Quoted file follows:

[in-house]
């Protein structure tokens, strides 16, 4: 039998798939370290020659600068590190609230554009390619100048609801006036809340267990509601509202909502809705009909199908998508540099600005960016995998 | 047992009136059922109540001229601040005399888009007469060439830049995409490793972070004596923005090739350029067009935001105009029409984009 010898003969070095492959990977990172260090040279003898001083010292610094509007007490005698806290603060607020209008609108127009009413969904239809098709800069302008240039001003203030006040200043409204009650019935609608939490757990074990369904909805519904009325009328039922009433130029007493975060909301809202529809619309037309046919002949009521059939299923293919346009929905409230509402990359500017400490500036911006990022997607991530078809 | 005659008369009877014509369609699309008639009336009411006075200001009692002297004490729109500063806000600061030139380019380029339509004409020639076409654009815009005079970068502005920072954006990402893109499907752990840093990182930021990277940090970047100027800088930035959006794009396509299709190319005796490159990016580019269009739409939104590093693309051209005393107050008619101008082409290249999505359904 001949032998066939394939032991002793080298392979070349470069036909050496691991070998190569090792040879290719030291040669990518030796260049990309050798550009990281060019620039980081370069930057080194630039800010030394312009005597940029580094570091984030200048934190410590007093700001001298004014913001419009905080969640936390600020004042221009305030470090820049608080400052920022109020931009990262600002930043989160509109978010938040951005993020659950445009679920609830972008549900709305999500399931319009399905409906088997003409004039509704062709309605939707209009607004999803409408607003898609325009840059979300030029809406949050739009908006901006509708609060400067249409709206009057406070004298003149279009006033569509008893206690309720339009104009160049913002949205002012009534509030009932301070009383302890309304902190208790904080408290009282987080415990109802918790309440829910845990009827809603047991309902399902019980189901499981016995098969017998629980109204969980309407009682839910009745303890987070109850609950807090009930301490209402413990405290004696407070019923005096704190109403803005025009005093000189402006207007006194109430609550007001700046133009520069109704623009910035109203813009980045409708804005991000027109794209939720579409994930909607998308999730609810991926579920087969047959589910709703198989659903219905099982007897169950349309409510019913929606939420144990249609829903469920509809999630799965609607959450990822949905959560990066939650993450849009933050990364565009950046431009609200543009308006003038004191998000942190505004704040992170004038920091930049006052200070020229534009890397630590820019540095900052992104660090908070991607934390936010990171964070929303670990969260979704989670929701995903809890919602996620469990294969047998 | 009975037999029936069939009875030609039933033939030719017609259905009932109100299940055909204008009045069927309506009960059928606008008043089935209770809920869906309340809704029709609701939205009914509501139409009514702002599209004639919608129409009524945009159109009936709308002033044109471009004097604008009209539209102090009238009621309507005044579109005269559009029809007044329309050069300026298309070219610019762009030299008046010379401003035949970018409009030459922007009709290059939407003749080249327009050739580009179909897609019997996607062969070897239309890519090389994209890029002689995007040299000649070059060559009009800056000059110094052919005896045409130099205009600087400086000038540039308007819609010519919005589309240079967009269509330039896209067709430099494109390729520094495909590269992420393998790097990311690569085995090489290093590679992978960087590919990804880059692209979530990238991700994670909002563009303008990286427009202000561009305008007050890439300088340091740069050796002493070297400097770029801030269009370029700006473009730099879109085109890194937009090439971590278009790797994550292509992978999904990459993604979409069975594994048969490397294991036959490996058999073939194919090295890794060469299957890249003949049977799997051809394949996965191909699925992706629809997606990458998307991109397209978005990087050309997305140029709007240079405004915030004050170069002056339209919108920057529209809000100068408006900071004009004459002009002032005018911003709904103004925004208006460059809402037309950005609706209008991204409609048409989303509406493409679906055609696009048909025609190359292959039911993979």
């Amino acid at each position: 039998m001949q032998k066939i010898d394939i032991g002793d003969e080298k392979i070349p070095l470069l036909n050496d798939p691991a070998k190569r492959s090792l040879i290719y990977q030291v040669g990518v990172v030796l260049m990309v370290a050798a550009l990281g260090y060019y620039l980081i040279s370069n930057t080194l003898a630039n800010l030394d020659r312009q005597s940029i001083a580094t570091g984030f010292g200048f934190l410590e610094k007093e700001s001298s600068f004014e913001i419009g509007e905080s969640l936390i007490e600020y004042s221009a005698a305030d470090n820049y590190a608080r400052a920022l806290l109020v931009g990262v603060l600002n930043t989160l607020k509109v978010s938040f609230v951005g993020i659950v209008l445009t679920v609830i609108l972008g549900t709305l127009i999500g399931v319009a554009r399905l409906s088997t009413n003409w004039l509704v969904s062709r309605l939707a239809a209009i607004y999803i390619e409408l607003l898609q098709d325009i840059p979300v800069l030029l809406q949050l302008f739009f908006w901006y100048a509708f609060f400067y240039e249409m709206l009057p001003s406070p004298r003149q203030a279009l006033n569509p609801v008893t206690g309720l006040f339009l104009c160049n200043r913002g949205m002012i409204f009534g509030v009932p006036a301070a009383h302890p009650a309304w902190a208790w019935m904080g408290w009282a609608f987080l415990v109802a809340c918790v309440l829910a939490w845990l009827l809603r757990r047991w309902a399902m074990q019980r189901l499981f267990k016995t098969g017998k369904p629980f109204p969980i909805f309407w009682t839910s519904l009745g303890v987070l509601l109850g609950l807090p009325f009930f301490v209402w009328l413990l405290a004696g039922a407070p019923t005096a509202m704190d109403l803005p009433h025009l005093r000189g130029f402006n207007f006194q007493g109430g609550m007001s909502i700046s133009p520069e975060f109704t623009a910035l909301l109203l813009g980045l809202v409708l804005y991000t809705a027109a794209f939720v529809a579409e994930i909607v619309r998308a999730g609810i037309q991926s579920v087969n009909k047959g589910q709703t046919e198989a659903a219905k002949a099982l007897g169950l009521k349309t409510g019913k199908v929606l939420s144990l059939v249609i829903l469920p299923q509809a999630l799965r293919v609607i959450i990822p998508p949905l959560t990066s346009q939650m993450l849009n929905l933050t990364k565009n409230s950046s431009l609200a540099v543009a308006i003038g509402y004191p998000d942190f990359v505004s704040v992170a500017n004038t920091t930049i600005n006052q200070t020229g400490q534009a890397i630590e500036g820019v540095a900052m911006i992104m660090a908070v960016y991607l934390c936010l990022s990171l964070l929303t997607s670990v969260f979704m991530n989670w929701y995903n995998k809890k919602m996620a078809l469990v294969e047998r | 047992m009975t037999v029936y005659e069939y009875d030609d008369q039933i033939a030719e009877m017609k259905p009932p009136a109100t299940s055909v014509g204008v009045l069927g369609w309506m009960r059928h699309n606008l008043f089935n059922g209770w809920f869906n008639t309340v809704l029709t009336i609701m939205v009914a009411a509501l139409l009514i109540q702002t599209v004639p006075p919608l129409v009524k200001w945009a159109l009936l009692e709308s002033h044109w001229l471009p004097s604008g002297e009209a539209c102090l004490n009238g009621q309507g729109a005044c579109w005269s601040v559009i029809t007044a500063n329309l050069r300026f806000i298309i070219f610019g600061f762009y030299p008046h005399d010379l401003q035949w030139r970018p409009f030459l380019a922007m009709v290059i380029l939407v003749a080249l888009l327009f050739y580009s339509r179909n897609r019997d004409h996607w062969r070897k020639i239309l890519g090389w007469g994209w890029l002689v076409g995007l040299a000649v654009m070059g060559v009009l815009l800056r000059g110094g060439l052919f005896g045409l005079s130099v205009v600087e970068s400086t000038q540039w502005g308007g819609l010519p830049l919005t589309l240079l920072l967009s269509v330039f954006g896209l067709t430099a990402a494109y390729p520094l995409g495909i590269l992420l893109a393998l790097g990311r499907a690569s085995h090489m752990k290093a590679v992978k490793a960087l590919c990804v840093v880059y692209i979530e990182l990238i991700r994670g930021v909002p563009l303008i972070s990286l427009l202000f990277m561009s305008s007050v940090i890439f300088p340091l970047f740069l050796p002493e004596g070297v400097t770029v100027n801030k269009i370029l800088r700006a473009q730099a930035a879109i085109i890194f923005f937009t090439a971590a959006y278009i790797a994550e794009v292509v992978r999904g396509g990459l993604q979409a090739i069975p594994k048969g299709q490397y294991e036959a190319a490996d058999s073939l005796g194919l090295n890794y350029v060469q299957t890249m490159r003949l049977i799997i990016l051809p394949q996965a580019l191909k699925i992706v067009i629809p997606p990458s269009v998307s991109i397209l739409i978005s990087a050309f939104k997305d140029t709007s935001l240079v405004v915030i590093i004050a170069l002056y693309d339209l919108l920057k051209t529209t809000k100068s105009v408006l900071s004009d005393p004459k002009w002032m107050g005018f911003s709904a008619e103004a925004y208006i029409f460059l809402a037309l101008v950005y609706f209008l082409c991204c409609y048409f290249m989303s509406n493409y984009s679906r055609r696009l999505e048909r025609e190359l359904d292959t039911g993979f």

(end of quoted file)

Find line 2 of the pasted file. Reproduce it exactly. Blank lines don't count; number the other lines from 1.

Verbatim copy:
């Protein structure tokens, strides 16, 4: 039998798939370290020659600068590190609230554009390619100048609801006036809340267990509601509202909502809705009909199908998508540099600005960016995998 | 047992009136059922109540001229601040005399888009007469060439830049995409490793972070004596923005090739350029067009935001105009029409984009 010898003969070095492959990977990172260090040279003898001083010292610094509007007490005698806290603060607020209008609108127009009413969904239809098709800069302008240039001003203030006040200043409204009650019935609608939490757990074990369904909805519904009325009328039922009433130029007493975060909301809202529809619309037309046919002949009521059939299923293919346009929905409230509402990359500017400490500036911006990022997607991530078809 | 005659008369009877014509369609699309008639009336009411006075200001009692002297004490729109500063806000600061030139380019380029339509004409020639076409654009815009005079970068502005920072954006990402893109499907752990840093990182930021990277940090970047100027800088930035959006794009396509299709190319005796490159990016580019269009739409939104590093693309051209005393107050008619101008082409290249999505359904 001949032998066939394939032991002793080298392979070349470069036909050496691991070998190569090792040879290719030291040669990518030796260049990309050798550009990281060019620039980081370069930057080194630039800010030394312009005597940029580094570091984030200048934190410590007093700001001298004014913001419009905080969640936390600020004042221009305030470090820049608080400052920022109020931009990262600002930043989160509109978010938040951005993020659950445009679920609830972008549900709305999500399931319009399905409906088997003409004039509704062709309605939707209009607004999803409408607003898609325009840059979300030029809406949050739009908006901006509708609060400067249409709206009057406070004298003149279009006033569509008893206690309720339009104009160049913002949205002012009534509030009932301070009383302890309304902190208790904080408290009282987080415990109802918790309440829910845990009827809603047991309902399902019980189901499981016995098969017998629980109204969980309407009682839910009745303890987070109850609950807090009930301490209402413990405290004696407070019923005096704190109403803005025009005093000189402006207007006194109430609550007001700046133009520069109704623009910035109203813009980045409708804005991000027109794209939720579409994930909607998308999730609810991926579920087969047959589910709703198989659903219905099982007897169950349309409510019913929606939420144990249609829903469920509809999630799965609607959450990822949905959560990066939650993450849009933050990364565009950046431009609200543009308006003038004191998000942190505004704040992170004038920091930049006052200070020229534009890397630590820019540095900052992104660090908070991607934390936010990171964070929303670990969260979704989670929701995903809890919602996620469990294969047998 | 009975037999029936069939009875030609039933033939030719017609259905009932109100299940055909204008009045069927309506009960059928606008008043089935209770809920869906309340809704029709609701939205009914509501139409009514702002599209004639919608129409009524945009159109009936709308002033044109471009004097604008009209539209102090009238009621309507005044579109005269559009029809007044329309050069300026298309070219610019762009030299008046010379401003035949970018409009030459922007009709290059939407003749080249327009050739580009179909897609019997996607062969070897239309890519090389994209890029002689995007040299000649070059060559009009800056000059110094052919005896045409130099205009600087400086000038540039308007819609010519919005589309240079967009269509330039896209067709430099494109390729520094495909590269992420393998790097990311690569085995090489290093590679992978960087590919990804880059692209979530990238991700994670909002563009303008990286427009202000561009305008007050890439300088340091740069050796002493070297400097770029801030269009370029700006473009730099879109085109890194937009090439971590278009790797994550292509992978999904990459993604979409069975594994048969490397294991036959490996058999073939194919090295890794060469299957890249003949049977799997051809394949996965191909699925992706629809997606990458998307991109397209978005990087050309997305140029709007240079405004915030004050170069002056339209919108920057529209809000100068408006900071004009004459002009002032005018911003709904103004925004208006460059809402037309950005609706209008991204409609048409989303509406493409679906055609696009048909025609190359292959039911993979």